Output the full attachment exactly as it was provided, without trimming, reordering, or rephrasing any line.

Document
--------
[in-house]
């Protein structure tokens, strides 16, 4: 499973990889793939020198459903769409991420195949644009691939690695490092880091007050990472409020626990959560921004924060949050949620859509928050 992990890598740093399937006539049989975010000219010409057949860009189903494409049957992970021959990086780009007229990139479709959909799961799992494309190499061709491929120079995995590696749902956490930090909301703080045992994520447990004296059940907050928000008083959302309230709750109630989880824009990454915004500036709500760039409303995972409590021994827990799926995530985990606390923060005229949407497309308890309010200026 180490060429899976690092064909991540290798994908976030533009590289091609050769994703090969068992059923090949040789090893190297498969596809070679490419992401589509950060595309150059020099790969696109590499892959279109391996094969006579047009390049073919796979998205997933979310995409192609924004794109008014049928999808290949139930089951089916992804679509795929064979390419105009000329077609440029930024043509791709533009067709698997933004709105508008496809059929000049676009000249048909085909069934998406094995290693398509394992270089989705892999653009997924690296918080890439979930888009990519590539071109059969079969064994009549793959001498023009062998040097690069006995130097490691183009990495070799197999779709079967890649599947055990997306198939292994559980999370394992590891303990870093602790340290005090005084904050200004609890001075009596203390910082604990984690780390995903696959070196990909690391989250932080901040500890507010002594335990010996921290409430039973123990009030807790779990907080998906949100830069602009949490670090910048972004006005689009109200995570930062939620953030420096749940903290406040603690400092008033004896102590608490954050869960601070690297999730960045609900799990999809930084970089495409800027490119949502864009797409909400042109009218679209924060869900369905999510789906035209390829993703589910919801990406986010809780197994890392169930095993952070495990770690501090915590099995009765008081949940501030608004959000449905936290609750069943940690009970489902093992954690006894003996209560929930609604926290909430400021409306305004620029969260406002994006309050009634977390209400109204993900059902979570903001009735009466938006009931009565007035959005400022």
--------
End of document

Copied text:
[in-house]
């Protein structure tokens, strides 16, 4: 499973990889793939020198459903769409991420195949644009691939690695490092880091007050990472409020626990959560921004924060949050949620859509928050 992990890598740093399937006539049989975010000219010409057949860009189903494409049957992970021959990086780009007229990139479709959909799961799992494309190499061709491929120079995995590696749902956490930090909301703080045992994520447990004296059940907050928000008083959302309230709750109630989880824009990454915004500036709500760039409303995972409590021994827990799926995530985990606390923060005229949407497309308890309010200026 180490060429899976690092064909991540290798994908976030533009590289091609050769994703090969068992059923090949040789090893190297498969596809070679490419992401589509950060595309150059020099790969696109590499892959279109391996094969006579047009390049073919796979998205997933979310995409192609924004794109008014049928999808290949139930089951089916992804679509795929064979390419105009000329077609440029930024043509791709533009067709698997933004709105508008496809059929000049676009000249048909085909069934998406094995290693398509394992270089989705892999653009997924690296918080890439979930888009990519590539071109059969079969064994009549793959001498023009062998040097690069006995130097490691183009990495070799197999779709079967890649599947055990997306198939292994559980999370394992590891303990870093602790340290005090005084904050200004609890001075009596203390910082604990984690780390995903696959070196990909690391989250932080901040500890507010002594335990010996921290409430039973123990009030807790779990907080998906949100830069602009949490670090910048972004006005689009109200995570930062939620953030420096749940903290406040603690400092008033004896102590608490954050869960601070690297999730960045609900799990999809930084970089495409800027490119949502864009797409909400042109009218679209924060869900369905999510789906035209390829993703589910919801990406986010809780197994890392169930095993952070495990770690501090915590099995009765008081949940501030608004959000449905936290609750069943940690009970489902093992954690006894003996209560929930609604926290909430400021409306305004620029969260406002994006309050009634977390209400109204993900059902979570903001009735009466938006009931009565007035959005400022």